No matter how absorbing a lot of Prince’s later output was (and prolific — we’ll be sorting out the gems from the curiosa forever), the ’80s were his signature decade. Its title track aside, Controversy was a relatively weak follow-up to Dirty Mind. But then came 1999, a virtual encyclopedia of Prince’s quote-unquote maturing concerns: nuclear apocalypse, sex, religiosity, sex, unspecified but sexy revolutionary impulses and sex. It also was a musical statement so purposeful and gleeful that practically everyone else this side of Michael Jackson or Madonna — in so many ways, Prince’s female doppelganger, though by no means his equal as a composer — sounded like yesteryear’s news by comparison.
Little did we know that 1999 was a mere preliminary diagram for Purple Rain, which outdoes even Thriller as a triumphant fusion of newly defined persona, game-changing pop outreach and purely gorgeous music. Among other breakthroughs, after playing virtually every instrument on his first five records himself, he had a flesh-and-blood backing band adding expansiveness and warmth. (Not to mention onstage variety, since The Revolution was probably the most racially and sexually integrated outfit since Sly & The Family Stone were filling stadiums.) The soundtrack to a movie (not his last) whose existence amounted to an act of impudence — why wait for someone else to play you in Prince: The Early Years when, at age 26, you can do it yourself? — Purple Rain always will be the album of his that most intensely focuses his fans’ grief at what they’ve lost. It’s the one that has got everything from his greatest party song (“Let’s Go Crazy”) to his greatest lament (“When Doves Cry”) to his greatest love-in-the-time-of-apocalypse anthem (oh, guess). He could have folded up his genius and gone home right there.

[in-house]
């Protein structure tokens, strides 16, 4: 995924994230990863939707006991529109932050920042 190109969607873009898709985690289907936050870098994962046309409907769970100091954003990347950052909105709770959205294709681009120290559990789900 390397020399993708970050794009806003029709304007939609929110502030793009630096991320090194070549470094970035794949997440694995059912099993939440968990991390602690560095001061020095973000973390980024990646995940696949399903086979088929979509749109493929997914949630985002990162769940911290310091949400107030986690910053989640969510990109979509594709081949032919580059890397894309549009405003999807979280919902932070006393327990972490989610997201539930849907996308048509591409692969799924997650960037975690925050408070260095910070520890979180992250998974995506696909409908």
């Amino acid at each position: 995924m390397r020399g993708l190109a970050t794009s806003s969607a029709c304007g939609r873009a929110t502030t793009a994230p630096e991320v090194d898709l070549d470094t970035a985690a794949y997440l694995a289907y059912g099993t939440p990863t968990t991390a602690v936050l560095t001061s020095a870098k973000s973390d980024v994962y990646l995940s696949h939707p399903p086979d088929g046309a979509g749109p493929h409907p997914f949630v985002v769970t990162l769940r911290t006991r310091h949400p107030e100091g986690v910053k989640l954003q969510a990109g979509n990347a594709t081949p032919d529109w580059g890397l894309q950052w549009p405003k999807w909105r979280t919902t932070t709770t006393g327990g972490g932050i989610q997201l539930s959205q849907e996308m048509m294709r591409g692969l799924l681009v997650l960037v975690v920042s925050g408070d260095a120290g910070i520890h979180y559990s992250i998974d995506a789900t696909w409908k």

Thankfully, he didn’t. In fact, this was the era when the “lesser” Prince songs he generously let other people make famous, from Sinéad O’Connor‘s “Nothing Compares 2 U” to The Bangles‘ “Manic Monday,” would have wound up on any less gifted tunesmith’s greatest-hits album. In spite or because of his being a fairly renowned control freak, generosity was the keynote of the multiple side projects he undertook as well: enabling Sheila E., sponsoring Morris Day’s The Time, giving P-Funk‘s George Clinton a new base of operations at Paisley Park. Basically, he behaved the way the rest of us like to imagine we would after winning the lottery.